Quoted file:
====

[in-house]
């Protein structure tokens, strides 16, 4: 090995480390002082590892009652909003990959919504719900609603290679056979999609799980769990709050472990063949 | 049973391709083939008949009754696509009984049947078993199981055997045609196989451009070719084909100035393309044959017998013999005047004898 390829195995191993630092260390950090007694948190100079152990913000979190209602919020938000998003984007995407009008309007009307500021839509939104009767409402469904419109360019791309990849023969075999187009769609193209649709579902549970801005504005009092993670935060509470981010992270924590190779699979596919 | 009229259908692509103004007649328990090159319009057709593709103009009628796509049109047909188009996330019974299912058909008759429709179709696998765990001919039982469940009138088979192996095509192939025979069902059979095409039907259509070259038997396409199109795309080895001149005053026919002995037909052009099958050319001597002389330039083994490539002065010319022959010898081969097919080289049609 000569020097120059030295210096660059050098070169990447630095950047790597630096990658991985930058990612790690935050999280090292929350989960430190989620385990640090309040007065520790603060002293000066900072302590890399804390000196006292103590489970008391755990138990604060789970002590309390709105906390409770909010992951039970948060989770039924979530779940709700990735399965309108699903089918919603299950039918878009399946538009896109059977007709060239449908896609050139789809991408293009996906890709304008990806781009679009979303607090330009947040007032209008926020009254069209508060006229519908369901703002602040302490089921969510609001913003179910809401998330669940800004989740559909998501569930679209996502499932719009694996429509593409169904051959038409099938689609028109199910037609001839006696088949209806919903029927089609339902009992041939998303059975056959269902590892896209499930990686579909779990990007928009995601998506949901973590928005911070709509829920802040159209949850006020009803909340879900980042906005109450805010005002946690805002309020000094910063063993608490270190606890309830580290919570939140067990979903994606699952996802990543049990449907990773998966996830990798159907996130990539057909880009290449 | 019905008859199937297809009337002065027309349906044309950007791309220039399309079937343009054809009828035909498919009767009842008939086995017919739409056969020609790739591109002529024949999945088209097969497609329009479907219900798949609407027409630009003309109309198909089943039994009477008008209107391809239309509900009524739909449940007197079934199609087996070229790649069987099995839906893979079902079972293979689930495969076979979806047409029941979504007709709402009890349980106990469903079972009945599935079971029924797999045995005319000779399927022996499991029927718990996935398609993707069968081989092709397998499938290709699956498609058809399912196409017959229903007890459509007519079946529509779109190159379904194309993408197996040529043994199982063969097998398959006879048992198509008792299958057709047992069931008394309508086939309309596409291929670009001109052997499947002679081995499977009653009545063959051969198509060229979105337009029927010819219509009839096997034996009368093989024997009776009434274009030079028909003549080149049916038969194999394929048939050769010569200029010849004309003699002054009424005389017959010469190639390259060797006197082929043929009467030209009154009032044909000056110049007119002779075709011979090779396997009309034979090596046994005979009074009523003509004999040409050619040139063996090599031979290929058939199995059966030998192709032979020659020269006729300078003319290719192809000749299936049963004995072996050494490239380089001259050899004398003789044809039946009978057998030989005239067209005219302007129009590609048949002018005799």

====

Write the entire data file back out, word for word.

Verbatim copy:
[in-house]
């Protein structure tokens, strides 16, 4: 090995480390002082590892009652909003990959919504719900609603290679056979999609799980769990709050472990063949 | 049973391709083939008949009754696509009984049947078993199981055997045609196989451009070719084909100035393309044959017998013999005047004898 390829195995191993630092260390950090007694948190100079152990913000979190209602919020938000998003984007995407009008309007009307500021839509939104009767409402469904419109360019791309990849023969075999187009769609193209649709579902549970801005504005009092993670935060509470981010992270924590190779699979596919 | 009229259908692509103004007649328990090159319009057709593709103009009628796509049109047909188009996330019974299912058909008759429709179709696998765990001919039982469940009138088979192996095509192939025979069902059979095409039907259509070259038997396409199109795309080895001149005053026919002995037909052009099958050319001597002389330039083994490539002065010319022959010898081969097919080289049609 000569020097120059030295210096660059050098070169990447630095950047790597630096990658991985930058990612790690935050999280090292929350989960430190989620385990640090309040007065520790603060002293000066900072302590890399804390000196006292103590489970008391755990138990604060789970002590309390709105906390409770909010992951039970948060989770039924979530779940709700990735399965309108699903089918919603299950039918878009399946538009896109059977007709060239449908896609050139789809991408293009996906890709304008990806781009679009979303607090330009947040007032209008926020009254069209508060006229519908369901703002602040302490089921969510609001913003179910809401998330669940800004989740559909998501569930679209996502499932719009694996429509593409169904051959038409099938689609028109199910037609001839006696088949209806919903029927089609339902009992041939998303059975056959269902590892896209499930990686579909779990990007928009995601998506949901973590928005911070709509829920802040159209949850006020009803909340879900980042906005109450805010005002946690805002309020000094910063063993608490270190606890309830580290919570939140067990979903994606699952996802990543049990449907990773998966996830990798159907996130990539057909880009290449 | 019905008859199937297809009337002065027309349906044309950007791309220039399309079937343009054809009828035909498919009767009842008939086995017919739409056969020609790739591109002529024949999945088209097969497609329009479907219900798949609407027409630009003309109309198909089943039994009477008008209107391809239309509900009524739909449940007197079934199609087996070229790649069987099995839906893979079902079972293979689930495969076979979806047409029941979504007709709402009890349980106990469903079972009945599935079971029924797999045995005319000779399927022996499991029927718990996935398609993707069968081989092709397998499938290709699956498609058809399912196409017959229903007890459509007519079946529509779109190159379904194309993408197996040529043994199982063969097998398959006879048992198509008792299958057709047992069931008394309508086939309309596409291929670009001109052997499947002679081995499977009653009545063959051969198509060229979105337009029927010819219509009839096997034996009368093989024997009776009434274009030079028909003549080149049916038969194999394929048939050769010569200029010849004309003699002054009424005389017959010469190639390259060797006197082929043929009467030209009154009032044909000056110049007119002779075709011979090779396997009309034979090596046994005979009074009523003509004999040409050619040139063996090599031979290929058939199995059966030998192709032979020659020269006729300078003319290719192809000749299936049963004995072996050494490239380089001259050899004398003789044809039946009978057998030989005239067209005219302007129009590609048949002018005799």